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Today's Opinions

  • State House reviews Bevin’s budget

    The biggest responsibility the governor and the General Assembly have during legislative sessions in even-numbered years is enacting a budget to run state government. It sets our priorities in a way no other law can.
    The budget process actually began months ago, when agencies compiled their projected needs while the state’s economists, known as the Consensus Forecasting Group, determined exactly how much the state could appropriate.

  • Senate passes several priority pieces of legislation

    Week four of the Kentucky General Assembly marked a momentous occasion for our state. Governor Matt Bevin gave his first State of the Commonwealth Budget Address, laying out a plan that will guide Kentucky out of the financial mire that has lingered for the past eight years.

  • Miracle addresses criticism

    Dear Readers,

  • Are attitudes changing toward abortion issue?

    By Rick Nelson
    Last week started out with many commemorating the work of Dr.  Martin Luther King Jr.  It ended Friday with people marching and assembling in cities (not hit by the wintery blast) to uphold human dignity of a different kind. While King was the face of the civil rights movement, it is unlikely the pro-life movement will ever have a single representative, but if they do, it will probably be the face of an anonymous woman who’s had an abortion.

  • Stepping towards grace

    Since my friend Mike has been sober, he’s taken me to one of his AA meetings every so often.
    I don’t struggle with alcohol, but I have my own compulsions and obsessions.
    It’s my opinion that every one of us is addicted to something and that those somethings can and do change, sometimes daily.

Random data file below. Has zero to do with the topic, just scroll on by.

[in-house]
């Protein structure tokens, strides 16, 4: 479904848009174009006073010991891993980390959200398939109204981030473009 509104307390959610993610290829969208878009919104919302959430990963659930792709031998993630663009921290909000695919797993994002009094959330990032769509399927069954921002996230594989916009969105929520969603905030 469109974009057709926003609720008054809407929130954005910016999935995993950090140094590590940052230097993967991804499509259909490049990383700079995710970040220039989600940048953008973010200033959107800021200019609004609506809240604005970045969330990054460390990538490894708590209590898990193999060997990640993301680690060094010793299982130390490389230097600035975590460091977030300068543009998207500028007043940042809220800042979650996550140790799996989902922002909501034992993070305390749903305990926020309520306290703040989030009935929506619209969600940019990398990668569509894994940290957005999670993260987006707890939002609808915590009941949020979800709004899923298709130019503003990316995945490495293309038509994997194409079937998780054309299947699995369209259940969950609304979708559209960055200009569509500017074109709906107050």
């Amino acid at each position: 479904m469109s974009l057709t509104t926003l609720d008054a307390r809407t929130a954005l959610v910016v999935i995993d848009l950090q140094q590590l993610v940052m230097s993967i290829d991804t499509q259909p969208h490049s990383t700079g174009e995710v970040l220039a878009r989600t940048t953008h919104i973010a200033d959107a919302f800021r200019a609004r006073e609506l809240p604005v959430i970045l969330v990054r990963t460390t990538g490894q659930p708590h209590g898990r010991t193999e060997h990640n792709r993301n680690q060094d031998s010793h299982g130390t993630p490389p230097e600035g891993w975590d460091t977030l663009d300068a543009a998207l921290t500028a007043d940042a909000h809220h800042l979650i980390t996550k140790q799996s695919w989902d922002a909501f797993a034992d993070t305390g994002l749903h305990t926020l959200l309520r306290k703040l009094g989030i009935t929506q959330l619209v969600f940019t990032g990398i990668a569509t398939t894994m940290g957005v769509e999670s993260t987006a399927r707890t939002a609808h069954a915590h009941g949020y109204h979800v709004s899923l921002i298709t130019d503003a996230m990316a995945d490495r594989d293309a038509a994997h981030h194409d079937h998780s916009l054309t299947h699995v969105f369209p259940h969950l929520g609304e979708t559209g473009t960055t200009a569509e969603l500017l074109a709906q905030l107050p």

• Senate’s short week ‘significant’

    Although week three of the General Assembly was short due to the Martin Luther King Jr. holiday and the inclement weather Friday, the Kentucky Senate passed significant bills and welcomed visitors who braved the snow in Frankfort.
    On Tuesday we passed two of our priority bills: Senate Bill (SB) 4 and SB 10. SB 4 would require those seeking an abortion to have a face-to-face, in-person counseling session with a physician 24 hours prior to the procedure. This effort to promote the rights of the unborn passed with bipartisan support.

  • Several bills move forward despite short work week

    With the General Assembly off on Monday for the Martin Luther King Jr. holiday and on Friday because of the snow, last week was an especially short one for legislators.
    A reduced schedule didn’t keep the House from moving several bills forward, however.
    On Wednesday, for example, the chamber’s Judiciary Committee put its support behind House Bill 229, which would give the Attorney General’s office jurisdiction to pursue and prosecute human trafficking cases. 

  • Signature staff member invites public to visit

    Editor:
    In a recent edition of the Trimble Banner, there was a full page ad from some out-of-town law firm targeting our nursing home here in Bedford, KY. As the full-time chaplain at Signature HealthCare of Trimble County, I witnessed several heartbreaking reactions from our residents (who we call neighbors) when they saw the ad that morning. One neighbor’s reaction stands out in particular. Ms. Gladys Penick with a distraught look on her face asked, “Why would they do that? I’ve been here two years, and everything has been great.”